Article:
Answers to the 5 most common divorce questions:
1. Does Oregon allow a parent to move out of state with the children?
The answer is essentially no. This is one area of law where each state has decided to take its own direction. Unfortunately – or fortunately depending on your position – Oregon is very strict against allowing a parent to relocate with children. Understand though, Oregon can’t stop a parent from moving, the judges just have the right to stop the children from going along. Oregon has decided that move away requests are not favored, so the burden to get a judge to grant one is very high.
2. Why do men always lose in Oregon divorces?
The short answer to this question is “they don’t….usually”. The longer answer as to why this perception exists has 3 parts.
First, it used to be that our society had a strong bias in favor of mothers to care for the children, and in favor of having husbands pay support to wives. For the most part, Oregon family law courts have done away with this bias. However, I have had a few experiences, typically in the smaller counties of Oregon, where some older white male judges still seem to hold to this idea.
Second, the law favors the children going to whoever can show they were the primary caregiver for the kids. Unfortunately for most men, that typically is the women just based on how our society has raised men versus women or how the couple has chosen to allot household responsibility during their relationship. A large majority of families still follow the stereotypical dynamic with the mother caring for the kids while the father works. So, when it comes time for a divorce trial, the mother often gets the kids more of the time because, well, she’s been the one to care for them during the relationship thus far. However, if your situation reverses the stereotype then there should be no bias against you when you appear before your judge.
Third, the law requires the higher earner to pay support to the lower earner. Again, same as with the kids above, if your family follows the stereotypical dynamic with the man earning more than the women, then he will probably feel like he had the deck stacked against him.
For more on this particular topic please see our article: Why do Mothers Always Seem to Win Custody Cases in Oregon.
3. My spouse put all the property into their name, do I still have any rights to it?
The answer to this is easy. Yes! Oregon largely doesn’t care whose name a piece of property is held in. If it was acquired during the marriage, then it is presumed marital. There are a few exceptions to this, but they don’t apply to very many people, so you should assume that all property of the marriage will be divided equally in Oregon, regardless of whose name it is held under.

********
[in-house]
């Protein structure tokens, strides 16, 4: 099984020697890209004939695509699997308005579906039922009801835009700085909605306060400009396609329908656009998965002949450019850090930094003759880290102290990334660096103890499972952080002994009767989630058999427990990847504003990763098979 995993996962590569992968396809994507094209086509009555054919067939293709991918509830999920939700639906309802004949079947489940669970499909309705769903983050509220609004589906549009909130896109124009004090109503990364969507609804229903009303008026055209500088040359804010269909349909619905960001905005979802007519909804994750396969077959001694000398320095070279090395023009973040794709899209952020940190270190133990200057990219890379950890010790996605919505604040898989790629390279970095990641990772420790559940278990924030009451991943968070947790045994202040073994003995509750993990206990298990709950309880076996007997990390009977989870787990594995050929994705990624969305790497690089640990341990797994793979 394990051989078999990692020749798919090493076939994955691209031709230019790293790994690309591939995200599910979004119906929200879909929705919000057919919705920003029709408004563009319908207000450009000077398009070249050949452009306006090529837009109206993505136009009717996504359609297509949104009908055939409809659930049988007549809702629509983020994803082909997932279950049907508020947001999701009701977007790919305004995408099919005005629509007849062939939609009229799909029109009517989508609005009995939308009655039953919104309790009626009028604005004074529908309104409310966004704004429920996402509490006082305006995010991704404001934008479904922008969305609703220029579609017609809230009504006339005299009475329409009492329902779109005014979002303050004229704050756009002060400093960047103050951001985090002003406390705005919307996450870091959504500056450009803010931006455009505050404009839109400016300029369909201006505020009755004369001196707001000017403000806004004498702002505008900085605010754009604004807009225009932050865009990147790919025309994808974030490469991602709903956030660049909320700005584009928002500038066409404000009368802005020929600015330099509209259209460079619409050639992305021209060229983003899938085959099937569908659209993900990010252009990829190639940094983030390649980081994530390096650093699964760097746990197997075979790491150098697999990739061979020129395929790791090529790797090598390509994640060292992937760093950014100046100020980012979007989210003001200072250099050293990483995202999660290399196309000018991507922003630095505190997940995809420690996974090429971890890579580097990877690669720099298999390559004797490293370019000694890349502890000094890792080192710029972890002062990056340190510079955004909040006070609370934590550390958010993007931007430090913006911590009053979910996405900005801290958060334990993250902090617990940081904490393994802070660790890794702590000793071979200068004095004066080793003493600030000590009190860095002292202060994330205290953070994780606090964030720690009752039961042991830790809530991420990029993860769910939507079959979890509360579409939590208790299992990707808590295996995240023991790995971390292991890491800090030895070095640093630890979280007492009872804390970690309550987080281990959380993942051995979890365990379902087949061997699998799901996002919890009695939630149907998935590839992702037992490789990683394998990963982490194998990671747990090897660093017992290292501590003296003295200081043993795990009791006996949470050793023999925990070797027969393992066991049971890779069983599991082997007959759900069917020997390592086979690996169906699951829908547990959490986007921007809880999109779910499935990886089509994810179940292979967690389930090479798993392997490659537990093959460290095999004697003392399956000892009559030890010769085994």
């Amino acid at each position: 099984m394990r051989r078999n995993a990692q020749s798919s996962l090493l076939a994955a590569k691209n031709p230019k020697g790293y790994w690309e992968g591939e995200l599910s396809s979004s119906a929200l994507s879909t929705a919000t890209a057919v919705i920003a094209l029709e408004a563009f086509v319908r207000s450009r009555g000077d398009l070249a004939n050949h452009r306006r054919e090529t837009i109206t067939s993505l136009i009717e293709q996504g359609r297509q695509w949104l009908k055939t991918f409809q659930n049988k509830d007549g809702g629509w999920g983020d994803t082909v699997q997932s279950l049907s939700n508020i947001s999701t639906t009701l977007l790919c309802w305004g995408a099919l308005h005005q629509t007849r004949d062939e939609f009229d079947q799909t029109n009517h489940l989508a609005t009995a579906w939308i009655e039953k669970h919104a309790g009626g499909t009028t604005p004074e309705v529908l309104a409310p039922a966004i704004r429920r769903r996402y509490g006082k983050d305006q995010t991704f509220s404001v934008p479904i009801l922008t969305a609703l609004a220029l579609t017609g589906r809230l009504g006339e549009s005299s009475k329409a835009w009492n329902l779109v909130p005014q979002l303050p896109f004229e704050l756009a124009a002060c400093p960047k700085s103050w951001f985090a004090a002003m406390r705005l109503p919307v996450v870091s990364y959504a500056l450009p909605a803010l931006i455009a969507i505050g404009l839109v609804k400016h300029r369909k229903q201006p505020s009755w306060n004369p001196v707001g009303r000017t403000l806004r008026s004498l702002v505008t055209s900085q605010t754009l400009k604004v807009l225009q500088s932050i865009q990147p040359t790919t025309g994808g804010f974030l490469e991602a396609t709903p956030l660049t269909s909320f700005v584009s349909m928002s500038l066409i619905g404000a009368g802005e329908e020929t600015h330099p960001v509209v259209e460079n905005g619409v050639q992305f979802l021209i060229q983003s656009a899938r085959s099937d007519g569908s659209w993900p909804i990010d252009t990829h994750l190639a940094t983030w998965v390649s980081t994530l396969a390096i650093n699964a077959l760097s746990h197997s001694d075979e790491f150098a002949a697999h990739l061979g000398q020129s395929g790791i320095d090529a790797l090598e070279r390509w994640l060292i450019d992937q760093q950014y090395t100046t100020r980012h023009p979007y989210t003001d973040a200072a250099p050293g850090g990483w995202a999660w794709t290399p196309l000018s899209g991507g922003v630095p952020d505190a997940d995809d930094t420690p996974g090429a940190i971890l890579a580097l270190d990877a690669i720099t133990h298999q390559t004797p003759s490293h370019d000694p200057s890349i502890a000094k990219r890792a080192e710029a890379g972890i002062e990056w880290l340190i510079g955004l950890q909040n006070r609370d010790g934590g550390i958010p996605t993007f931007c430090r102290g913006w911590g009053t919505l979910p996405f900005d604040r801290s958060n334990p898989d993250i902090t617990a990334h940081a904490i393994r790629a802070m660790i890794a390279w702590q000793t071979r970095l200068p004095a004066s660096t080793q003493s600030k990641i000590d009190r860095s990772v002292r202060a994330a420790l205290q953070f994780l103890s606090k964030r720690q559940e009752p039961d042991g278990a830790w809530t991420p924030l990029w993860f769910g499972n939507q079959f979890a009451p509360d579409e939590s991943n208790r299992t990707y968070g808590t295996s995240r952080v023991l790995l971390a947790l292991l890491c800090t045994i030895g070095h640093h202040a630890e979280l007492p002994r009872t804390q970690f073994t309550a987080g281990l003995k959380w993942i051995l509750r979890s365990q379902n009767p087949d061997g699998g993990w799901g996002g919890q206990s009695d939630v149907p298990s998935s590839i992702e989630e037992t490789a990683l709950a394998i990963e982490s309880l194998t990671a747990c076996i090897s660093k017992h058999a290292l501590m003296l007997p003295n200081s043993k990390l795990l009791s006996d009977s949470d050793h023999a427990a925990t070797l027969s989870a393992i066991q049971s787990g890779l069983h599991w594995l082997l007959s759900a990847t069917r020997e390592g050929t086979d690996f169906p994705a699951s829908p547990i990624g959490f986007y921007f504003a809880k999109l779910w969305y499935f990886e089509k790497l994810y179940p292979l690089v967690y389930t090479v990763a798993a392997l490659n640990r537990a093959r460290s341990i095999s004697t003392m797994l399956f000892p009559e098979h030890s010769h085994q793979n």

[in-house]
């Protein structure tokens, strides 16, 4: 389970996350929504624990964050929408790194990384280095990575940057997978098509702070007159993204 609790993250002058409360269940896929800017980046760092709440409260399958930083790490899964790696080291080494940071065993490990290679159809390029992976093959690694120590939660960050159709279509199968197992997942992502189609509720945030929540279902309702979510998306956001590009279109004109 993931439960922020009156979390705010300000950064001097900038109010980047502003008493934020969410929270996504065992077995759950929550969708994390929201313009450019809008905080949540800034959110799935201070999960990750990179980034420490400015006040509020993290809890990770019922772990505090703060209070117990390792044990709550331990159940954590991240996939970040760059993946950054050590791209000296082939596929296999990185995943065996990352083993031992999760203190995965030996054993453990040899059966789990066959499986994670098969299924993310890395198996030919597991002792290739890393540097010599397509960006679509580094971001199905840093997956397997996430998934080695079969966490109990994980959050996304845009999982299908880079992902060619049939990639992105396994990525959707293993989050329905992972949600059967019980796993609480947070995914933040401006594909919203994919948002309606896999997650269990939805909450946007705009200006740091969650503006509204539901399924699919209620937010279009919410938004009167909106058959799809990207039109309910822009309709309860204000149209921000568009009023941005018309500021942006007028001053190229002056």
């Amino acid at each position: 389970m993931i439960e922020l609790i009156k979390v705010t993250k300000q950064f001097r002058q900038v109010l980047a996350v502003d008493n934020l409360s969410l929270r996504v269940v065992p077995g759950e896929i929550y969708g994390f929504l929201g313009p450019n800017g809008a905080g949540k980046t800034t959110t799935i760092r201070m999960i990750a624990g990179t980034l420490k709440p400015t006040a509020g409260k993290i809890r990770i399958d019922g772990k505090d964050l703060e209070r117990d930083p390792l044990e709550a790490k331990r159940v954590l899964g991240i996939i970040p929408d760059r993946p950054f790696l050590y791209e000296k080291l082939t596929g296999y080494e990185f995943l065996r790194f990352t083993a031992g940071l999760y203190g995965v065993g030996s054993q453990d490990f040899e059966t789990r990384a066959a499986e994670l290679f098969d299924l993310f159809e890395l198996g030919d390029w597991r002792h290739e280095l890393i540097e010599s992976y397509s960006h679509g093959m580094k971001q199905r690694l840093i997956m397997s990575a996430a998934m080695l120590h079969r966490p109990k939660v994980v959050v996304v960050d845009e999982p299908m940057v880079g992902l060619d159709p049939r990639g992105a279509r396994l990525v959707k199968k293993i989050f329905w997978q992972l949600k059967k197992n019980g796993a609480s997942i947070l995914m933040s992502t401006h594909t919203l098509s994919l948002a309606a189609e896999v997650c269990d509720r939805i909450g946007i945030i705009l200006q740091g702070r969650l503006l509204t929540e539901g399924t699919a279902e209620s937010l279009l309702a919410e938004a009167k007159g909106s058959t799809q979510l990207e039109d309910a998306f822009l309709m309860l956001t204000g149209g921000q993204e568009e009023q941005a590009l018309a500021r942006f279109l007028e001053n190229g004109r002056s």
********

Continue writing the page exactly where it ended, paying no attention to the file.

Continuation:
4. Can I get my spouse to pay my attorney fees?
The answer here is also a yes, but it has limitations. Oregon courts can award attorney fees – so long as you asked for it in your paperwork – under a few circumstances. There is a long-drawn-out statute governing this, so I won’t bore you with the details. In practicality, I’ve seen attorney fees awarded in two types of situations.
First, one person makes a whole lot more money than the other. We’re talking here about a spouse earning six figures, and another spouse who hasn’t worked in 10 years and has no income. This doesn’t usually apply if both spouses work, and one earns slightly more than the other.
Second, where one person acts unreasonably and wastes the court’s time. If someone behaves in a way that causes an excess of attorney fees, then often judges will award the winning party some attorney fees to compensate them.
5. I am concerned for my children’s safety, can my spouse’s parenting time be supervised?
The answer to this question is also yes, but it really depends on what your judge thinks is best for the children. A judge can order supervision, but they prefer not to. In order to convince a judge to force a parent’s time to be supervised, you usually need some pretty strong evidence that they pose a safety risk to the children. There is an important difference here between believing they might harm the children, and having something specific you can point to where they have, in the past, shown themselves to pose a risk to the kids’ safety. The devil here is always in the details. You will need to be prepared with solid evidence to convince a judge of the safety risk, bearing in mind that their inclination is going to be to avoid such a restriction if at all possible.
Hopefully, this has been helpful in answering a few of the common questions about Oregon divorce. You may also be interested in our article: Why You Should Take Advantage of the Free Consultation With a Divorce Lawyer Before Hiring One. Also check out our article Before, During, and After Divorce.